We all need to help men talk about men’s issues
I was deeply saddened to hear that the University of York has cancelled its plans to mark International Men’s Day and raise awareness of important men’s issues like male suicide, writes Glen Poole, co-ordinator for International Men’s Day in the UK.
I understand the university had planned to follow up the day by highlighting the availability of mental health and welfare support that is available to men.
When 13 a men a day in the UK are dying from suicide, it is essential that everyone in positions of power, trust and influence does everything they can to help men talk about the issues that affect them.
And that includes the academic community and student representatives.
One way we can all do this is to make it easier for people of all backgrounds and political perspectives to talk about men’s issues.
It seems that on this occasions, those academics, student representatives and alumni who have campaigned against the university’s plans to mark International Men’s Day, have put their personal gender politics ahead of their compassion for men and boys in crisis and distress.
I’d invite these campaigners to reflect on their actions and ask themselves this question: “whose voice is it more important to listen to on International Men’s Day, yours or the voices of suicidal men and those bereaved by male suicide?”
I wonder if you’d have compassion for men like Robert, who wrote to me last week and told me he’d sat on the railway tracks on many occasions in recent years, waiting for the Carlisle to Newcastle train to put him out of his misery.
With the help of supportive family and “an amazing GP” he managed to pull through. “You don’t know me,” he wrote, “but I just want to say how much I admire what you’re doing. I myself am a ‘survivor’, my story isn’t over thankfully. I will do whatever I can to help.”
I wonder if you have any compassion for men like Dave who wrote to me and said: “Your hard work on these issues warms my heart. My best mate from the age of four committed suicide four years ago as he couldn’t go on and no-one really got it or him. I still think of him everyday”.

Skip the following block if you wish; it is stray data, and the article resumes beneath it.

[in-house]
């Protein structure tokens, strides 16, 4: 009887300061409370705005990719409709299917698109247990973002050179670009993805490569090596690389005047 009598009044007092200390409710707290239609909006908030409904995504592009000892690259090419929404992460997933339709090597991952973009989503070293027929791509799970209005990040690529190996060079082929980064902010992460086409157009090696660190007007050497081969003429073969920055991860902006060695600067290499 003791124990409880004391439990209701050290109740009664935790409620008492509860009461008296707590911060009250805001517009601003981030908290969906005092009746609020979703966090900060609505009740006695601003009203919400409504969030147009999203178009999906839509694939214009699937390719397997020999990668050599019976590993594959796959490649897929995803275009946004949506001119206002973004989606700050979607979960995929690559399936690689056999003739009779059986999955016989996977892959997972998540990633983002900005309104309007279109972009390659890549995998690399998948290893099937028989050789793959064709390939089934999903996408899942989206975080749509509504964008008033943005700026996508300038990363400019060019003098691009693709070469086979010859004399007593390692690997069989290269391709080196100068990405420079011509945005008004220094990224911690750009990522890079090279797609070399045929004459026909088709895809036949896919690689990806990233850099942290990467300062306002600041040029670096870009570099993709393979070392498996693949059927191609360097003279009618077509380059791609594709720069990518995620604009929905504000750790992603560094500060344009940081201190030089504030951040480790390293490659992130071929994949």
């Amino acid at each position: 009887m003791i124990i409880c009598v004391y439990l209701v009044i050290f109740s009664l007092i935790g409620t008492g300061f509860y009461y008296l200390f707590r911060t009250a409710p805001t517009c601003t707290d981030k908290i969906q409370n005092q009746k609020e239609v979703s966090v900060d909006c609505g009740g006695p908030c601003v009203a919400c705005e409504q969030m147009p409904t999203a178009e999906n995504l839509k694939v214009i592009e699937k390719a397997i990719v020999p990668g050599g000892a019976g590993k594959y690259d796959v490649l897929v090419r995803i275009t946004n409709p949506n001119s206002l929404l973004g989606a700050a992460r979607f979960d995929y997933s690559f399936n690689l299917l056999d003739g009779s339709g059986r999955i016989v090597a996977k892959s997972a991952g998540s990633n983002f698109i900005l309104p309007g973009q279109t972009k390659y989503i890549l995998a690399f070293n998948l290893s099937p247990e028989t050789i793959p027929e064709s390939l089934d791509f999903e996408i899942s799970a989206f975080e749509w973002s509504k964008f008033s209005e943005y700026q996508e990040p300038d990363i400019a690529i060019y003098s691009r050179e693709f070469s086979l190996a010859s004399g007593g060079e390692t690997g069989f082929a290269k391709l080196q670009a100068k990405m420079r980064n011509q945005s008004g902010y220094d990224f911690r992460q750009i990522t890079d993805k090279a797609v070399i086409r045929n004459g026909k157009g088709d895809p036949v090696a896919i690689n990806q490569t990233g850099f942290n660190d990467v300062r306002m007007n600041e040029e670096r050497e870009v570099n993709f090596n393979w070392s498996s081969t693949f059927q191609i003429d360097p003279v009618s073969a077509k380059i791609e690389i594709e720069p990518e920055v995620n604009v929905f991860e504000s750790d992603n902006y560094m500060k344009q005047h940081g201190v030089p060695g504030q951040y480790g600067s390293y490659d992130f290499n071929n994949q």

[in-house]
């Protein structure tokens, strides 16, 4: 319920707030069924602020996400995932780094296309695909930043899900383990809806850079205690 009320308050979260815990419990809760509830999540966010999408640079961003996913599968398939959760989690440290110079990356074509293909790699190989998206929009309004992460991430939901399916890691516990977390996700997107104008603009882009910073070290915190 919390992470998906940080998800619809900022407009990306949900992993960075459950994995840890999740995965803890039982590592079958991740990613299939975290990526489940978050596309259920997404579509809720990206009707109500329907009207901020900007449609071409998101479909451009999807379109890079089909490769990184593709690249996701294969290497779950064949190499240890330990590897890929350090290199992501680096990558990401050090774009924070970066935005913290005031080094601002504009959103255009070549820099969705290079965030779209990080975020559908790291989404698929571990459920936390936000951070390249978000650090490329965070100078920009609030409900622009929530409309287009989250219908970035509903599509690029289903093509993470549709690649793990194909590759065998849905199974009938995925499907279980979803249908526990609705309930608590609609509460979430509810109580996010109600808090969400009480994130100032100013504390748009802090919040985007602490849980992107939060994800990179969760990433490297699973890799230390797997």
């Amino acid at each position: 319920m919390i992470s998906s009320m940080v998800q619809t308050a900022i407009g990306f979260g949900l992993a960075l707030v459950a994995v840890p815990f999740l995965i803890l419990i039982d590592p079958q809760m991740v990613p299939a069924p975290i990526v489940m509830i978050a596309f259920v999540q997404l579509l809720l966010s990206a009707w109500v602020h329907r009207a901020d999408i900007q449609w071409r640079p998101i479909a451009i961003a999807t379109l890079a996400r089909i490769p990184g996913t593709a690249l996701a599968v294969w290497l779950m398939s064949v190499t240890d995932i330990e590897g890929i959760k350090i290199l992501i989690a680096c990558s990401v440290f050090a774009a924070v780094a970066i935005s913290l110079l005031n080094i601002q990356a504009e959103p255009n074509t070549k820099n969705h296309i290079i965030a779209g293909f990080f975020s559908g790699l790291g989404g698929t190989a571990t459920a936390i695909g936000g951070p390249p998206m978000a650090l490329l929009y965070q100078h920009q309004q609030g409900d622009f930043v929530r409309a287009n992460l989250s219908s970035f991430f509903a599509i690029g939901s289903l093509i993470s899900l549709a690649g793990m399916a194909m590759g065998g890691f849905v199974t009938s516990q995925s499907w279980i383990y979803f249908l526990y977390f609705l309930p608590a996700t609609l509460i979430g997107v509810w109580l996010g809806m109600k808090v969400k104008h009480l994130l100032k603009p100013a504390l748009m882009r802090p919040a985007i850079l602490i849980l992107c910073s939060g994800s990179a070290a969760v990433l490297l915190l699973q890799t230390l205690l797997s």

I wonder if you have compassion for the young man called Sam who wrote to me last week about his experiences of having suicidal thoughts. He said:
“As a man who is recovering from mental problems and who has struggled with suicidal thoughts in the past, I have had to face up to shame and discuss it in detail. It has been a painful and at times frightening process but one that has been key to my recovery. When we look at the problem of male suicide, we need to look at how our society sets up young men to experience potentially unmanageable levels of shame and need to work together to build a society where this in no longer the case.”
I wonder if you would take a moment to consider, with compassion in your hearts, whether your actions in campaigning against International Men’s Day are helping or hindering men like these to come forward and share their stories of male suicide?
When you campaign against initiatives to highlight men’s issues, are you helping suicidal men to talk about their issues, or making it harder for suicidal men to talk about their issues?
International Men’s Day in the UK has a proud record when it comes to promoting the need for male suicide prevention initiatives.
This year our theme for International Men’s Day is “Making a Difference for Men and Boys”.
I’d like to invite all those who have found time to campaign against an initiative that is designed to make a difference, to invest that time in supporting the day instead.
It takes great courage, compassion and creativity to take on difficult issues like preventing male suicide.
One creative way people are raising awareness of male suicide on International Men’s Day is by supporting a new social media campaign led by the charity CALM UK.
You can sign up for free to support this campaign at www.biggerissues.co.uk.
I don’t know if this campaign will help men talk about their issues or not, but I do know it will do more good than campaigning against the good people supporting International Men’s Day who are trying to make a difference for men and boys.
If you haven’t the compassion to join us, then my request is that you kindly leave us in peace do our work to help men talk about men’s issues like male suicide on International Men’s Day.